News a Sydney man had been at large on the North Coast for nearly two weeks sent a surge of Grafton residents into the fever clinic testing clinic set up at the Grafton Base Hospital.
Some people waited for more than an two hours for their test and were told they would have at least another 24 hours to wait before they received a result.
Northern NSW Local Health District acting CEO Lynne Weir said authorities were aware of new venues of concern and would release updated information for close-contact venues in the region.
She said anyone who attended the following venues at the times listed was a close contact and must get tested and isolate for 14 days since they were there, regardless of the result.

Covid Test Grafton

People lined up for hours to get a COVID-19 test at the fever clinic at Grafton Base Hospital, following the revelation a 52-year-old Sydney man had been infectious on the North Coast for more than a week.

Ms Weir said NSW Health sent a text message to people who have checked in at close contact venues with further information.
“We also make a follow-up call to close contacts to discuss the isolation and testing requirements,” she said.
“If you have not received a text message, please call 1800 943 553.
“If you are directed to get tested for COVID-19 or self-isolate at any time, you must follow the rules whether or not the venue or exposure setting is listed on the NSW Health website.
Ms Weir said NSW Health did not disclose details about venues of concern unless there was a public health reason.
When a confirmed COVID-19 case attended a venue while possibly infectious, NSW Health carried out a risk assessment on that venue to determine whether other people might have been exposed, and whether there is a public health risk.
Ms Weir said all people diagnosed with COVID-19 must self-isolate to ensure there was no ongoing risk of infection to others in the community.
Close contacts are asked to get tested, and complete 14 days’ self-isolation, even if their initial test result is negative.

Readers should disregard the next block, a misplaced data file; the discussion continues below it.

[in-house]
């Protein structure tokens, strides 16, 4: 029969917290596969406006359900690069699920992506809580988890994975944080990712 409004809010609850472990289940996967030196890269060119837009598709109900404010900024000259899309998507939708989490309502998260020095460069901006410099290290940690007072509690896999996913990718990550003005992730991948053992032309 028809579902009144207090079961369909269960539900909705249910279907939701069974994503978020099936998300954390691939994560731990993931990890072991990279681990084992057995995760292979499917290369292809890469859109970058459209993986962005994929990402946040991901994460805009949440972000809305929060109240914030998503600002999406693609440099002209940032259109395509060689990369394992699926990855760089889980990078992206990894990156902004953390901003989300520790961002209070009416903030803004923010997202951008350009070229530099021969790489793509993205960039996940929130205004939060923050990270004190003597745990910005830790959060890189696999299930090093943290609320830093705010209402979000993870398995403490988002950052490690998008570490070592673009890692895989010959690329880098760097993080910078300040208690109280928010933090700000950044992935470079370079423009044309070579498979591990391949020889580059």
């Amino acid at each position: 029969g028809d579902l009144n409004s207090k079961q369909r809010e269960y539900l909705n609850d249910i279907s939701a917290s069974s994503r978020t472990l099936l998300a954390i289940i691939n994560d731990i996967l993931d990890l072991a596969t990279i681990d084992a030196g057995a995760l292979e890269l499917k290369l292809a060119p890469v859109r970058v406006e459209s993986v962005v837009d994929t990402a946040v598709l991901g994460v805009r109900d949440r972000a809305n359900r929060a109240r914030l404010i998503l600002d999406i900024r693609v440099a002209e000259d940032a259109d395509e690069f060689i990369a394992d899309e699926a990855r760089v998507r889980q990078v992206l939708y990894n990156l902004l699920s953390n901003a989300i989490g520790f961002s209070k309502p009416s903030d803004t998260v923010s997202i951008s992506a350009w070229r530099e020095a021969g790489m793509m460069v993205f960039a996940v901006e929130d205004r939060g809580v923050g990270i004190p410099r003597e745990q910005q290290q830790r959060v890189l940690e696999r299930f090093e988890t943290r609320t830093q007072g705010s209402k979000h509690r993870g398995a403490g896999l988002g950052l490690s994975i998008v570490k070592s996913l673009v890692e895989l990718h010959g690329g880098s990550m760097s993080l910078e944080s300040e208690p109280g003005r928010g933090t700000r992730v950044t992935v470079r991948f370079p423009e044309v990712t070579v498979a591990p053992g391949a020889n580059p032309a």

“It remains vital that anyone who has any symptoms or is a close or casual contact of a person with COVID-19, isolates and is tested immediately,” she said.
“When testing clinics are busy, please ensure you stay in line, identify yourself to staff and tell them that you have symptoms or are a contact of a case.”
Ms Weir thanked the many people in the community who came forward for testing in the past few days.
On Tuesday, August 10, more than 3000 tests were conducted at NSW Health and drive through clinics across the district, with many more conducted at other GP and respiratory clinics in the region.
She said there had been high sustained high testing rates in recent weeks, with 9,177 tests conducted among NNSWLHD residents in the first week of August.
All the local testing clinics and their opening hours are listed on the NSW government website at: https://www.nsw.gov.au/covid-19/how-to-protect-yourself-and- others/clinics or, you can also contact your GP.
Anyone who attended the following venues at the times listed is a close contact and must get tested and isolate for 14 days since they were there, regardless of the result. NSW Health sends a text message to people who have checked in at close contact venues with further information. We also make a follow-up call to close contacts to discuss the isolation and testing requirements. If you have not received a text message, please call 1800 943 553.